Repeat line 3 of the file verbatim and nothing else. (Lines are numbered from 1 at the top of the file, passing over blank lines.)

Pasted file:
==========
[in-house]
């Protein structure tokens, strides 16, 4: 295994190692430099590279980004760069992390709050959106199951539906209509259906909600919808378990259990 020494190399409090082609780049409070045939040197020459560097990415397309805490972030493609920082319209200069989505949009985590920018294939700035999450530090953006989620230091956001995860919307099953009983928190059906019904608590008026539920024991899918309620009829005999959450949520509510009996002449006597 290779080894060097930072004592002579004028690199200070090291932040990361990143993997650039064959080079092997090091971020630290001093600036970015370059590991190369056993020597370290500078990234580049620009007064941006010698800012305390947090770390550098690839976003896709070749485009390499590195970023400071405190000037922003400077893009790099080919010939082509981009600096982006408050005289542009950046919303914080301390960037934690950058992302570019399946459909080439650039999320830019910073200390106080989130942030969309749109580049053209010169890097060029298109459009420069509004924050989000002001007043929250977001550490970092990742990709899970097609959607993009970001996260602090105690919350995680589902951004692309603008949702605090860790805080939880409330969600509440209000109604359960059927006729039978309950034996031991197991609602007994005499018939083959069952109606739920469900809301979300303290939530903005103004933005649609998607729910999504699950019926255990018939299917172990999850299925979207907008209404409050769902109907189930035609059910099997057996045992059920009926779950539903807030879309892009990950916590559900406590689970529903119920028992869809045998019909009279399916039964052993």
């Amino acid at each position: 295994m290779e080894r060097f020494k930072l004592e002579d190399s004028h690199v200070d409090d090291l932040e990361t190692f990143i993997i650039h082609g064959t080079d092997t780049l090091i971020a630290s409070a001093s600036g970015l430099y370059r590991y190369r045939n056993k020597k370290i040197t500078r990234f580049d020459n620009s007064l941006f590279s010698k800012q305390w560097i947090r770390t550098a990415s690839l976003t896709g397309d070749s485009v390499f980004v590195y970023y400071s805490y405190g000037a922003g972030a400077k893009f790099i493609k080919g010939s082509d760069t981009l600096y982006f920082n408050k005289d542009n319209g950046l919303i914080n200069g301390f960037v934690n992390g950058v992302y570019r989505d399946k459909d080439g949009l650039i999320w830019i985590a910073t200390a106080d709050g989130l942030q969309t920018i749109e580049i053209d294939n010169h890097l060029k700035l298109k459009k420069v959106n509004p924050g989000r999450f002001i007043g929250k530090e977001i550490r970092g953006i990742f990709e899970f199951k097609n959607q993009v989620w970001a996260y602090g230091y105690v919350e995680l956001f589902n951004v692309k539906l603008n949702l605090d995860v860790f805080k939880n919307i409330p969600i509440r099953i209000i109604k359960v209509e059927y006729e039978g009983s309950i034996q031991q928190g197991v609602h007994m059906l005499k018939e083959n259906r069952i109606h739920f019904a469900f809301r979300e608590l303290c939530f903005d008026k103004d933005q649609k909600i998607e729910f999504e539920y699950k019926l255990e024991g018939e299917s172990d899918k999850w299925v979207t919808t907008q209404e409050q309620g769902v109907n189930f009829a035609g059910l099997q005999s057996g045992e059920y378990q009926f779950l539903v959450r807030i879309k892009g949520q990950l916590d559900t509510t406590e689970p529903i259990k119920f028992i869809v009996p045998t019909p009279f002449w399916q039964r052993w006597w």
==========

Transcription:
């Amino acid at each position: 295994m290779e080894r060097f020494k930072l004592e002579d190399s004028h690199v200070d409090d090291l932040e990361t190692f990143i993997i650039h082609g064959t080079d092997t780049l090091i971020a630290s409070a001093s600036g970015l430099y370059r590991y190369r045939n056993k020597k370290i040197t500078r990234f580049d020459n620009s007064l941006f590279s010698k800012q305390w560097i947090r770390t550098a990415s690839l976003t896709g397309d070749s485009v390499f980004v590195y970023y400071s805490y405190g000037a922003g972030a400077k893009f790099i493609k080919g010939s082509d760069t981009l600096y982006f920082n408050k005289d542009n319209g950046l919303i914080n200069g301390f960037v934690n992390g950058v992302y570019r989505d399946k459909d080439g949009l650039i999320w830019i985590a910073t200390a106080d709050g989130l942030q969309t920018i749109e580049i053209d294939n010169h890097l060029k700035l298109k459009k420069v959106n509004p924050g989000r999450f002001i007043g929250k530090e977001i550490r970092g953006i990742f990709e899970f199951k097609n959607q993009v989620w970001a996260y602090g230091y105690v919350e995680l956001f589902n951004v692309k539906l603008n949702l605090d995860v860790f805080k939880n919307i409330p969600i509440r099953i209000i109604k359960v209509e059927y006729e039978g009983s309950i034996q031991q928190g197991v609602h007994m059906l005499k018939e083959n259906r069952i109606h739920f019904a469900f809301r979300e608590l303290c939530f903005d008026k103004d933005q649609k909600i998607e729910f999504e539920y699950k019926l255990e024991g018939e299917s172990d899918k999850w299925v979207t919808t907008q209404e409050q309620g769902v109907n189930f009829a035609g059910l099997q005999s057996g045992e059920y378990q009926f779950l539903v959450r807030i879309k892009g949520q990950l916590d559900t509510t406590e689970p529903i259990k119920f028992i869809v009996p045998t019909p009279f002449w399916q039964r052993w006597w």